Still Standing Statue of Saint Junipero Serra
I have written before about attempts by mostly leftist protestors to rewrite history by attacking monuments commemorating Confederate generals, Christopher Columbus, and now Father Junipero Serra, recently declared a saint by Pope Francis. I get very uncomfortable by anyone attempting to mess with the past. People believed and behaved differently in the past, and, yes, they were frequently racist. In fact, before a certain point in the Twentieth Century, everyone was a racist. That included my Mother and Father, whose memory I revere.
The current attempts to punish past racists remind me of a scene from Luis Buñuel’s film The Milky Way (La Voie Lactée), my favorite among his films. In one scene, the religious pilgrims view the exhumation of the body of an archbishop who, because it was discovered he had been a heretic, is to have his body burned. I sincerely doubt that the heretical bishop was discommoded in any way by the firing of his remains; and I doubt that the religious zealots viewing the exhumation and fire received any benefit therefrom. I feel the same way about the renaming of Fort Bragg, the pulling down of statues of Robert E. Lee and Junipero Serra.
Over the years, Martine and I have visited several of the California missions founded by Father Serra. We found them to be places of peace. We know for a fact that many of these missions included barracks for Spanish troops. If there were any depredations against native aborigines, they were conducted by soldiers and not Franciscan priests and monks. Were any of these Franciscans racists? Of course, they were Spanish—and that racism was endemic during that historical era.
Father Junipero Serra, Recently Sainted
Perhaps we should burn all our history books, after first admitting that all previous generations were tainted. Instead of rewriting history, perhaps we should burn all the books and create a mythical Edenic portrait of people who lived in the past and condoned slavery while admitting that all men were created equal. Maybe we should burn the people who who are toppling the statues. It makes me disgusted that I have liberal leanings!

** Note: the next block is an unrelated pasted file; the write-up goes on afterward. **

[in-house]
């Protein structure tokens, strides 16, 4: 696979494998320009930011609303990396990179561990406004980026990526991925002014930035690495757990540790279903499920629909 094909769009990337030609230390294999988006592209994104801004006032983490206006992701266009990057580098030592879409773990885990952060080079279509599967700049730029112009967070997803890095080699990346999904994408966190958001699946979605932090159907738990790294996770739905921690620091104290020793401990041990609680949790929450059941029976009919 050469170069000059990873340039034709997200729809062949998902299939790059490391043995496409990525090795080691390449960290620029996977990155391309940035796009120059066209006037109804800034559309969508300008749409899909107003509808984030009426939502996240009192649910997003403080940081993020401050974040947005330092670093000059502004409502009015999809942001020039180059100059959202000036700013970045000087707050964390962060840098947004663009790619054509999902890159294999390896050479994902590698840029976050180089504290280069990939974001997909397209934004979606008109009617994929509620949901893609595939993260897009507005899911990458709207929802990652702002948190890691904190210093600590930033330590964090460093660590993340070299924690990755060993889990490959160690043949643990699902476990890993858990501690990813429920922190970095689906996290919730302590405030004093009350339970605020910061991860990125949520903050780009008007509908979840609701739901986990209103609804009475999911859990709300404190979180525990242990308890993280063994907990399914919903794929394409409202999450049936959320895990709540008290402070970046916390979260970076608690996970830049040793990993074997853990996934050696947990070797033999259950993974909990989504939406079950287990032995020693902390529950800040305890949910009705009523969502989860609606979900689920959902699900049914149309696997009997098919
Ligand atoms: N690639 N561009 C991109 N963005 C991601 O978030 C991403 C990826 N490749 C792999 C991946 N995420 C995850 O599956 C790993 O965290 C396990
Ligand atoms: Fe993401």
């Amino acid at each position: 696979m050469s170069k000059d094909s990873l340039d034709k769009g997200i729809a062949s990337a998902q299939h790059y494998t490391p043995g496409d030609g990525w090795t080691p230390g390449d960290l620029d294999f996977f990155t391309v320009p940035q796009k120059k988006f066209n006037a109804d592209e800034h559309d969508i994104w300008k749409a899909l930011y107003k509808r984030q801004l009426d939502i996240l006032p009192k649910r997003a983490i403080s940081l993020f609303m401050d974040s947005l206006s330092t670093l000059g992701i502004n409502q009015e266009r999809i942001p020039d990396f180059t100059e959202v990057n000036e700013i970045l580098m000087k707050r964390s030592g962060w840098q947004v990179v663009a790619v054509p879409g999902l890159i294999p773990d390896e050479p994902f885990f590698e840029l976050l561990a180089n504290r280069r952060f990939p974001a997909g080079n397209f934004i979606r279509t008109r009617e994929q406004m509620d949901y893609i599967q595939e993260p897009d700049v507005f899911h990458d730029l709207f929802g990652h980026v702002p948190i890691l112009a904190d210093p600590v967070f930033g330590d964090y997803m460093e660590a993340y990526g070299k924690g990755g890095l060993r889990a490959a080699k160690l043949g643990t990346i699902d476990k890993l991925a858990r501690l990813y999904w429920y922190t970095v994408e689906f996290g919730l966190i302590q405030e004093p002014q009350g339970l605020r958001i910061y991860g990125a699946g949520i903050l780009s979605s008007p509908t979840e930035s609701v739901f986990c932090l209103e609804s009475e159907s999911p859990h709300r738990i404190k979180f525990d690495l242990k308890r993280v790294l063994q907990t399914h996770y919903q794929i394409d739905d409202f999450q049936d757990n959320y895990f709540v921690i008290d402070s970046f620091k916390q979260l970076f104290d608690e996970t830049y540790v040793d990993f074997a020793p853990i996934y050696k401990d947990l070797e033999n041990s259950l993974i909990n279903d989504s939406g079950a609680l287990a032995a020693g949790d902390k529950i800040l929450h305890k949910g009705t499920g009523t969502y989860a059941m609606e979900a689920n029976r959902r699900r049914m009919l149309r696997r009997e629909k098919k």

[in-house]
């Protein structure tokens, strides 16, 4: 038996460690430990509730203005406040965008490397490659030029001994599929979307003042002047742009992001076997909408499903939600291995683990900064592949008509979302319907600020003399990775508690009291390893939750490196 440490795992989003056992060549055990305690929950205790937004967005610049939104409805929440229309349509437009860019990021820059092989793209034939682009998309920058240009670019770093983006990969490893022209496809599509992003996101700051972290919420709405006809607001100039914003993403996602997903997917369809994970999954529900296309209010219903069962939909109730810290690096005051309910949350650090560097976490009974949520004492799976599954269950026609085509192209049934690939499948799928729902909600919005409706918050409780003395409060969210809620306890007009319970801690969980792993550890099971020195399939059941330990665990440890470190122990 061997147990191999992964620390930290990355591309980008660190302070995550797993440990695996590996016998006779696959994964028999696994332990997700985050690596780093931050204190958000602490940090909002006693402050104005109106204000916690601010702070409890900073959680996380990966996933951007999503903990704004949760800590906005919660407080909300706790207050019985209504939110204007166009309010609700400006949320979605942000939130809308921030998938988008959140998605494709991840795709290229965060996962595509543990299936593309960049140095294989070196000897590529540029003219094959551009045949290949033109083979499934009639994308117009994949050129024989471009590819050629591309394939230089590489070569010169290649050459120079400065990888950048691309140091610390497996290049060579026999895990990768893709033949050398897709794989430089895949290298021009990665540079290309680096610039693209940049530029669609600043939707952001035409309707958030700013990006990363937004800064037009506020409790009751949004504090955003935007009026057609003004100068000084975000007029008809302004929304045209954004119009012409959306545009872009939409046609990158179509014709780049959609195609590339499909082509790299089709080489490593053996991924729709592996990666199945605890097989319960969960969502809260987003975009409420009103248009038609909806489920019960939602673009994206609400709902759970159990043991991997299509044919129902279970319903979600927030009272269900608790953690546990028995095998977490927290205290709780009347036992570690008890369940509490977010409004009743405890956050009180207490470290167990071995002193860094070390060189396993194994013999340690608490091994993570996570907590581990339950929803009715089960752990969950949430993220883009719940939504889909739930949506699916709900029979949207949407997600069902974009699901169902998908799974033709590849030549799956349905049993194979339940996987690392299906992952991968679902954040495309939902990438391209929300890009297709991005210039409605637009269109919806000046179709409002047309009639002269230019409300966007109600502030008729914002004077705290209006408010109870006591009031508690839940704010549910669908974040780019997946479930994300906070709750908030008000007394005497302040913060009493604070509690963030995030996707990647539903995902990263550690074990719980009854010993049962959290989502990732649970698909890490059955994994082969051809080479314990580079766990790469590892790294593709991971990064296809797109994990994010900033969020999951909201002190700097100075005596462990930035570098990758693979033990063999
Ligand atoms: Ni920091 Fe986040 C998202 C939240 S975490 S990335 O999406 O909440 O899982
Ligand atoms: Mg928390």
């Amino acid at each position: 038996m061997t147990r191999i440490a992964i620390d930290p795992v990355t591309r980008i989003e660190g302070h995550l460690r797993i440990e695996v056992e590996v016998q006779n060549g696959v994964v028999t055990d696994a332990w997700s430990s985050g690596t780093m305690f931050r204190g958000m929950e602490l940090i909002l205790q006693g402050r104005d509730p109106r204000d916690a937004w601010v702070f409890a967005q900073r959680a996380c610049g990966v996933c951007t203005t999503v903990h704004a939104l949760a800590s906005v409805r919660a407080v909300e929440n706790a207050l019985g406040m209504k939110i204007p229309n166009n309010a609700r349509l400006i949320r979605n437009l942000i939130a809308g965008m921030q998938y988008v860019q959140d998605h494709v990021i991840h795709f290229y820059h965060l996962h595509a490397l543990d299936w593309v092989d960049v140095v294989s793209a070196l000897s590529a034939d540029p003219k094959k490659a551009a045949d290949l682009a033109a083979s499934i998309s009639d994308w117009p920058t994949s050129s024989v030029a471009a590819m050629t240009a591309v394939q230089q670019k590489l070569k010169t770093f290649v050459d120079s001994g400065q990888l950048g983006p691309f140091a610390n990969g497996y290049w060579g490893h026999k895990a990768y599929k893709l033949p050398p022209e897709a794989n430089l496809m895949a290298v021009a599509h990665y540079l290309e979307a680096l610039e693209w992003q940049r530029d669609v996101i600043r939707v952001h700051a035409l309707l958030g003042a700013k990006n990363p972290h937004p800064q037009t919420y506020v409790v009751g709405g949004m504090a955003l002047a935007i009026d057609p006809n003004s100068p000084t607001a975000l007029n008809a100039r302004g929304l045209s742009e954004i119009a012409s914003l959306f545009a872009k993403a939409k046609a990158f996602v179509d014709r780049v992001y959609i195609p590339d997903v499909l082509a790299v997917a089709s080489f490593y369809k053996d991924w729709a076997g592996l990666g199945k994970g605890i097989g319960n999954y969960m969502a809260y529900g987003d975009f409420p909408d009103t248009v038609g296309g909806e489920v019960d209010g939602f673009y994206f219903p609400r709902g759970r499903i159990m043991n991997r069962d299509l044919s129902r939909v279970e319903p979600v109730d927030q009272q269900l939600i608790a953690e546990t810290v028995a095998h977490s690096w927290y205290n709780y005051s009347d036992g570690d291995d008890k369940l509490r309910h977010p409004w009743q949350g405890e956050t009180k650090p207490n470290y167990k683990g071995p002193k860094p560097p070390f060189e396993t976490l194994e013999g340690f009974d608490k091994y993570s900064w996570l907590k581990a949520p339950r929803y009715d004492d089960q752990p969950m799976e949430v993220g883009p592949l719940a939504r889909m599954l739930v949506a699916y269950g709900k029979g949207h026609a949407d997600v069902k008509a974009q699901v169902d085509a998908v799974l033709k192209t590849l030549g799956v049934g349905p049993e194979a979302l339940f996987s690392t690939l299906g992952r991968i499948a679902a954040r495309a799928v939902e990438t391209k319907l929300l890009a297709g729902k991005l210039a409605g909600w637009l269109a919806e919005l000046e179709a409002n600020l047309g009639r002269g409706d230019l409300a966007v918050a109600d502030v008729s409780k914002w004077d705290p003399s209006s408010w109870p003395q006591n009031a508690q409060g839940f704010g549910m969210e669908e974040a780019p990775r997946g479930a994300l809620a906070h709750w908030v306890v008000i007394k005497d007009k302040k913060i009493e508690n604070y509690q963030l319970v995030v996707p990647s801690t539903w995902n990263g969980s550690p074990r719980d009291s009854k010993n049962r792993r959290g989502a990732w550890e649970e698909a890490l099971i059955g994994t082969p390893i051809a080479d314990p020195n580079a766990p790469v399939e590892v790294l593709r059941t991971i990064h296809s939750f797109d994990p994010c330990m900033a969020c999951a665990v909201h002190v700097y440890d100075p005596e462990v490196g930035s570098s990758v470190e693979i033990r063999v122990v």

A Bolivian Passenger Train Between Santa Cruz and Quijarro
As I sit here in L.A. in the middle of a heat wave—and getting no younger in the process—a new vacation trip emerges from the depths of my mind. I have already written about the 17th and 18th century Jesuit missions in South America. The anti-clerical Voltaire in his Candide appeared to be impressed by the enlightened rule of the Jesuits who controlled Paraguay.
You can find out even more by reading the forgotten classic history by R. B. Cunninghame Graham entitled A Vanished Arcadia: Being Some Account of the Jesuits in Paraguay 1607 to 1767.
Back then, before the War of the Triple Alliance (1864-1870) and the Chaco War (1932-1935), Paraguay included territory which now belongs to Argentina (Misiones Province) and Bolivia (Santa Cruz Province). There are ruins of Jesuit communities in all three countries.
This set my mind to thinking. There is a famous train route called the Trans-Chiquitano—still in existence as of a year or two ago—between Santa Cruz, Bolivia and Quijarro, just before the border with Brazil. Midway between the two termini and somewhat to the north are the ruins of Jesuit missions. I was thinking of touring the missions in Bolivia, then busing from Corumbá, Brazil (just across the border from Quijarro, Bolivia) to Asunción, Paraguay. There I could hook up with a tour to the Jesuit missions east of Asunción (if such a tour exists). Thereafter, it is a short up across the border to Argentina, where there are well-organized tours of the Jesuit missions such as San Ignacio Mini. From there, it is an easy bus ride to Buenos Aires, from which I can return to the States.